In two recent court decisions, genetically modified crops suffered defeat.
On Monday,the European Patent Office revoked Monsanto's patent for genetically engineered soybeans, ending a 13-year battle. The ETC Group, which bought the law suit, said:
The patent was vigorously and formally opposed by Monsanto itself until the company purchased the original patent assignee (Agracetus) in 1996. The technology related to the now-revoked patent has been used, along with other patents in the company’s portfolio, to corner 90% of the world’s GM soybean market.
In a second decision last week, a federal court in San Francisco ruled that the USDA's approval of Monsanto's genetically engineered alfalfa was illegal. The judge ordered the USDA to ban any further planting of the seed until it carried out an Environmental Impact Statement.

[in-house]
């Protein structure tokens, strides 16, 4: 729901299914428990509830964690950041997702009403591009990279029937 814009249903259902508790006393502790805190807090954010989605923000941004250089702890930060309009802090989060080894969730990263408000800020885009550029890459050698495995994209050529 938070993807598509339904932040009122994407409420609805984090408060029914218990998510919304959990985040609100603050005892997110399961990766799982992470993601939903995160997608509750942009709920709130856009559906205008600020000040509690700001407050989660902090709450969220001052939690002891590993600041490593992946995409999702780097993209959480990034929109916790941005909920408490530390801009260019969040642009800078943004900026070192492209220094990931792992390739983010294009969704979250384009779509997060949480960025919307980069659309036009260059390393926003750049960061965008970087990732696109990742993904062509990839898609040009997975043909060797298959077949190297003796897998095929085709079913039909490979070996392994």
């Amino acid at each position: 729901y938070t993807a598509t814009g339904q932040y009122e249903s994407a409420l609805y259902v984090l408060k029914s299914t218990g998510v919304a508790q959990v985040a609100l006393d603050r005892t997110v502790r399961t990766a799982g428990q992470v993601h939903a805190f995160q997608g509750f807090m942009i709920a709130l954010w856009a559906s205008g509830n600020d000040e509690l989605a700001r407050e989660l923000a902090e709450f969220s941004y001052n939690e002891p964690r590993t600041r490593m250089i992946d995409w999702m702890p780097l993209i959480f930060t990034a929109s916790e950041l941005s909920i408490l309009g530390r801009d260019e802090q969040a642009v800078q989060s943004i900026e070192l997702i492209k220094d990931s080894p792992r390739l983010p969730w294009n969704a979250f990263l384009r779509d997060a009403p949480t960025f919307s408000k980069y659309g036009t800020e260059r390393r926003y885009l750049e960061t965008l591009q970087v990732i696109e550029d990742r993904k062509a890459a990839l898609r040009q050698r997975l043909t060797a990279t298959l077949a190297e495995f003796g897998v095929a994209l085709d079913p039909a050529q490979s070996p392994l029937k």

The court's fear was that the alfalfa would spread to non-GMO fields (just as occurred in the past year with GMO rice). The locations of all the GMO alfalfa fields must now be disclosed so that growers of organic and conventional alfalfa “can test their own crops to determine if there has been contamination,” according to the Center for Food Safety, which brought the suit.